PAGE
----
I was a performing arts student at City of Sunderland College where I was the only disabled student integrated with able bodied students. I also undertook distance learning with the Guildhall School of Arts. I use an electric wheelchair.
As, at the time there were few opportunities for disabled performers, I went into the therapy side of the arts. I worked alongside Professor Phil Ellis as his head sound therapist, teaching is final year students to be sound therapists, identifying and writing individual programmes. I did this for ten years.
I then went into equality and diversity training and worked in the City Hospitals Sunderland Trust delivering equality training to doctors, nurses and health care assistants.
Three years ago I wrote an independence programme for the Percy Hedley Foundation Residential Service. This programme has put the Percy Hedley Foundation in the forefront of developing life enhancing provision for profoundly disabled people.
As part of the programme we have teamed up with Dance City and are about to embark on their 'Care to Dance' programme. I was recently one of a trio of dancers performing as part of Percy Hedley's Love Awards. The trio consisted of myself in an electric wheelchair, a break dancer and a contemporary dancer. The piece really broke down the barriers, proving that anything is possible with dance.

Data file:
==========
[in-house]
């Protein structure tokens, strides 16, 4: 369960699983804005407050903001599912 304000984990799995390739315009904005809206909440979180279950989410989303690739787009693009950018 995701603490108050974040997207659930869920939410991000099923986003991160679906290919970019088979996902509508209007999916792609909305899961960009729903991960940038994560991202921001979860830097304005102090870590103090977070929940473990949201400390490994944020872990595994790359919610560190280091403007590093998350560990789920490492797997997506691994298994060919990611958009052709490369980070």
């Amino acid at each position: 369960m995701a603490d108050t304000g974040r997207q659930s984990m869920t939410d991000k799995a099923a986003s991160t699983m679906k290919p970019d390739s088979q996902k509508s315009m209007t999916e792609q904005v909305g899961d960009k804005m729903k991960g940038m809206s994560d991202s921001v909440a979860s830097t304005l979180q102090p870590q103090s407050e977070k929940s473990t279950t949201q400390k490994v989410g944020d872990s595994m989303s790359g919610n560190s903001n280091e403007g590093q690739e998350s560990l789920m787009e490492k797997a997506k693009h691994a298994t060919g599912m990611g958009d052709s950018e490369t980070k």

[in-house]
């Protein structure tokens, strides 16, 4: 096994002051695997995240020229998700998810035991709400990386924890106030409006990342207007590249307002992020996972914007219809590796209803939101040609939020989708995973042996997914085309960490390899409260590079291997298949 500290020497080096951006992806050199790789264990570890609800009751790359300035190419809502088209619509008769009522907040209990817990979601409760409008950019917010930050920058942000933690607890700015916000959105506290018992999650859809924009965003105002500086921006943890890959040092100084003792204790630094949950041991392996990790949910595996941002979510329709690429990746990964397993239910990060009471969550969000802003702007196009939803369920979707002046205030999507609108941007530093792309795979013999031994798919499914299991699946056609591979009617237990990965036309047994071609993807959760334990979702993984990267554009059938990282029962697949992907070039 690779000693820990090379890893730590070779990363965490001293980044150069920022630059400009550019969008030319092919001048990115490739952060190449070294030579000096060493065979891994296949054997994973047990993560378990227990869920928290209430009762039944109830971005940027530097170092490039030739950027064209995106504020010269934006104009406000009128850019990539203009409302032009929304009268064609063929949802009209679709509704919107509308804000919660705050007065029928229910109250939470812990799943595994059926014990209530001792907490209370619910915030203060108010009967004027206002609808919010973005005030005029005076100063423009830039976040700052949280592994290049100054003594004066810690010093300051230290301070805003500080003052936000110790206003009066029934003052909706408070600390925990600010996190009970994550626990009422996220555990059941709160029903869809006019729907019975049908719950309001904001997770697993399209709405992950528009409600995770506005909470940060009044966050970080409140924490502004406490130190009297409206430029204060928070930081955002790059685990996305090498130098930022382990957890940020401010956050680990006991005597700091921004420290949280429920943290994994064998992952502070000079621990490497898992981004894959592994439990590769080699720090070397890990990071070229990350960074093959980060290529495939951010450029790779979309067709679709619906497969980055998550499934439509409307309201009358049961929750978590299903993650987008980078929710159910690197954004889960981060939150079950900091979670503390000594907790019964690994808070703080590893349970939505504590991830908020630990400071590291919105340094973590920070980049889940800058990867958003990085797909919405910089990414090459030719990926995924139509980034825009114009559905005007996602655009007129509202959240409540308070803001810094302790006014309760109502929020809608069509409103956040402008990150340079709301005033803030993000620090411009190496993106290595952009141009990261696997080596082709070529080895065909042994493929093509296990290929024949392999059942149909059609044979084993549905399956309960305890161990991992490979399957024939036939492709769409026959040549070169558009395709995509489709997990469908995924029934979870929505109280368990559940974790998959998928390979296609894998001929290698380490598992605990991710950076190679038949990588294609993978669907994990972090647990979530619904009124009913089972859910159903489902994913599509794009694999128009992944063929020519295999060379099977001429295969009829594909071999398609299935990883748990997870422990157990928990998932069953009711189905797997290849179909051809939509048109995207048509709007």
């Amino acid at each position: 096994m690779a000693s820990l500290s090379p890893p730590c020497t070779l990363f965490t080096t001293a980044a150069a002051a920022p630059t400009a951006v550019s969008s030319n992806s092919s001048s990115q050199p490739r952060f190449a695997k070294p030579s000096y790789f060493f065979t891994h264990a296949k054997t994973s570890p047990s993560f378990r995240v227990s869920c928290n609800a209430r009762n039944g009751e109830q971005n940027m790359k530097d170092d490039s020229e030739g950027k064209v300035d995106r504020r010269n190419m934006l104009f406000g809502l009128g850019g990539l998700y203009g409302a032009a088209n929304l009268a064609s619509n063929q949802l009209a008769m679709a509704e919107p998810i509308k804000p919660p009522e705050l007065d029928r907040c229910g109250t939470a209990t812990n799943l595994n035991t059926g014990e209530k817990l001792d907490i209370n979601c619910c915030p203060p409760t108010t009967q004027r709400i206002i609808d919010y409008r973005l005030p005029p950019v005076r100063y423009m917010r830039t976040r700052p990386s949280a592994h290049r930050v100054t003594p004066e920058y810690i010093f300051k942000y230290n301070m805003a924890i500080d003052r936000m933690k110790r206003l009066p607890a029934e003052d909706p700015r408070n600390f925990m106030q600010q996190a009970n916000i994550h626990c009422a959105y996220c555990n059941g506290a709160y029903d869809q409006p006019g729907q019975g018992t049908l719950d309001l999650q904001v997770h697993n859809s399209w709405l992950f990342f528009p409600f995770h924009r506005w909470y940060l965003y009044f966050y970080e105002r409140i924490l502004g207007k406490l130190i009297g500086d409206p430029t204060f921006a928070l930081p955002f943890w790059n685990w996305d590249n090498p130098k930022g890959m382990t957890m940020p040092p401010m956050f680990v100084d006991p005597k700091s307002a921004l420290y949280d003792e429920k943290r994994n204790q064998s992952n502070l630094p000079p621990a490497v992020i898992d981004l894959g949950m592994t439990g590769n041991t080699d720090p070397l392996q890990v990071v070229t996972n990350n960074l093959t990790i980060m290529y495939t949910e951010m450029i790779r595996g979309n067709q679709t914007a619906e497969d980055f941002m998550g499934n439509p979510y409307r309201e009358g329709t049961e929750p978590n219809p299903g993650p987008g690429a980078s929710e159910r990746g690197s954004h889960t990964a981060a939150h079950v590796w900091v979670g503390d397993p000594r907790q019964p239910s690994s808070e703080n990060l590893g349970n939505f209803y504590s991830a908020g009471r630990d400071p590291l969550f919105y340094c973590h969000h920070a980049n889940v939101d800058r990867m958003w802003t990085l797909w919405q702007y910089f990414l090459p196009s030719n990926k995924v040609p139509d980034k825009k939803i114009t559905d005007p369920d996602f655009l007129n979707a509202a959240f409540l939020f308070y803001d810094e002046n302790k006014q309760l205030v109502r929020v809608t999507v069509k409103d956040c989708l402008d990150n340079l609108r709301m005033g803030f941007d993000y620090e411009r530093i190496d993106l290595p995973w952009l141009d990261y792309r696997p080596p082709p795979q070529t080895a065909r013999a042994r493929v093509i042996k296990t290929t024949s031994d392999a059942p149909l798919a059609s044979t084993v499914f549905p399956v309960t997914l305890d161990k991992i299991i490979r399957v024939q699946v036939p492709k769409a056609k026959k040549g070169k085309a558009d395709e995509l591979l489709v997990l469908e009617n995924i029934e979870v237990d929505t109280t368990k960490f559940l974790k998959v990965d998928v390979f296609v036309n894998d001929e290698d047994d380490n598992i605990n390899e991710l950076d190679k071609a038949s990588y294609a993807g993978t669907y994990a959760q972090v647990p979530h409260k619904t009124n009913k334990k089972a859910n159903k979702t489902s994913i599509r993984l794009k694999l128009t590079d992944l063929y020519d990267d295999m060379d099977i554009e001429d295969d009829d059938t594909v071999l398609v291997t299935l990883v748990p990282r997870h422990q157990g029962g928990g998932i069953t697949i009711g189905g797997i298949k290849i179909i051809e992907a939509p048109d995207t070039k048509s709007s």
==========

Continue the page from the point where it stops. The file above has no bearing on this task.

My intention is to work with Dance City to adapt dance moves for disabled dancers. The piece that we performed saw a dancer pirouetting and performing dance lifts on the back of my electric wheelchair and I was able to advise the other dancers how, by moving my chair in a certain way, I could create similar dance moves to theirs. The piece we created was titled 'Three of a Kind' and in the end the chair became virtually invisible and allowed me to create the same beautiful dance moves as my partners